• Limited range of preferred foods that becomes narrower over time (i.e., picky eating that progressively worsens).

Rumination Disorder

Rumination disorder involves the regular regurgitation of food that occurs for at least one month. Regurgitated food might be re-chewed, re-swallowed, or even spit out. Typically, when someone regurgitates their food, they do not appear to be making an effort to do so, nor do they appear to be stressed, upset, or disgusted by this behavior.

Signs and Symptoms

  • Repeated regurgitation of food for a period of at least one month. Regurgitated food may be re-chewed, re-swallowed, or spit out.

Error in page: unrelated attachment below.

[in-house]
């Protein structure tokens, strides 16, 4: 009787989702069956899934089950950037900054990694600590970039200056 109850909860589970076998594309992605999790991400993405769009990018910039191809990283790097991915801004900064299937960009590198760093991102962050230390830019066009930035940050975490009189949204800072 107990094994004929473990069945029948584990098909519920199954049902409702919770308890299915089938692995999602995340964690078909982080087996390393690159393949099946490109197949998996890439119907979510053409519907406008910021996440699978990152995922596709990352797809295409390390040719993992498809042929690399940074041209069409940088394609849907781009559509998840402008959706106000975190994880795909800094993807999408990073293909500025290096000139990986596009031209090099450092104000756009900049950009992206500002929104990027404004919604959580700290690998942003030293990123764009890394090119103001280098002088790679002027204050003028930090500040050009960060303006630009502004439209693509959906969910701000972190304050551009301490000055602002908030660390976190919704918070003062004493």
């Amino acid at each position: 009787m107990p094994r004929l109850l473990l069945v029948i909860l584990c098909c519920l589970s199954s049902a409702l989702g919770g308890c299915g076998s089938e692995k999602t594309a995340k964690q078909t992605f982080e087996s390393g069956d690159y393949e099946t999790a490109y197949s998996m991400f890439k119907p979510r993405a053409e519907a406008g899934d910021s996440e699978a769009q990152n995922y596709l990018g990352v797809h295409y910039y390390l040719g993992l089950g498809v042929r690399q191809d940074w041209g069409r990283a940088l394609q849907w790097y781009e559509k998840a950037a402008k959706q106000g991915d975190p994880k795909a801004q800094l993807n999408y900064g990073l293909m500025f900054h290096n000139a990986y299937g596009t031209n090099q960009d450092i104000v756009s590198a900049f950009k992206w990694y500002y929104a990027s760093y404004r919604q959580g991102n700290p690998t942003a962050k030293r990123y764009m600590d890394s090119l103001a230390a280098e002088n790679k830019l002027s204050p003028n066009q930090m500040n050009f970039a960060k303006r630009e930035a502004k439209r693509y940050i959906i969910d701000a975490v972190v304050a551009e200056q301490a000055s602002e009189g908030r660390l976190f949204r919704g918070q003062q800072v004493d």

• The repeated regurgitation is not due to a medication condition (e.g., gastrointestinal condition).
  • The behavior does not occur exclusively in the course of anorexia nervosa, bulimia nervosa, BED, or avoidant/restrictive food intake disorder.
  • If occurring in the presence of another mental disorder (e.g., intellectual developmental disorder), it is severe enough to warrant independent clinical attention.


PICA is a disorder characterized by the ingestion of items that are not categorized as food and lack nutritional value. These items might include dirt, paper, hair, or paint chips.

Signs and Symptoms

  • The persistent eating, over a period of at least one month, of substances that are not food and do not provide nutritional value.
  • The ingestion of the substance(s) is not a part of culturally supported or socially normative practice (e.g., some cultures promote eating clay as part of a medicinal practice).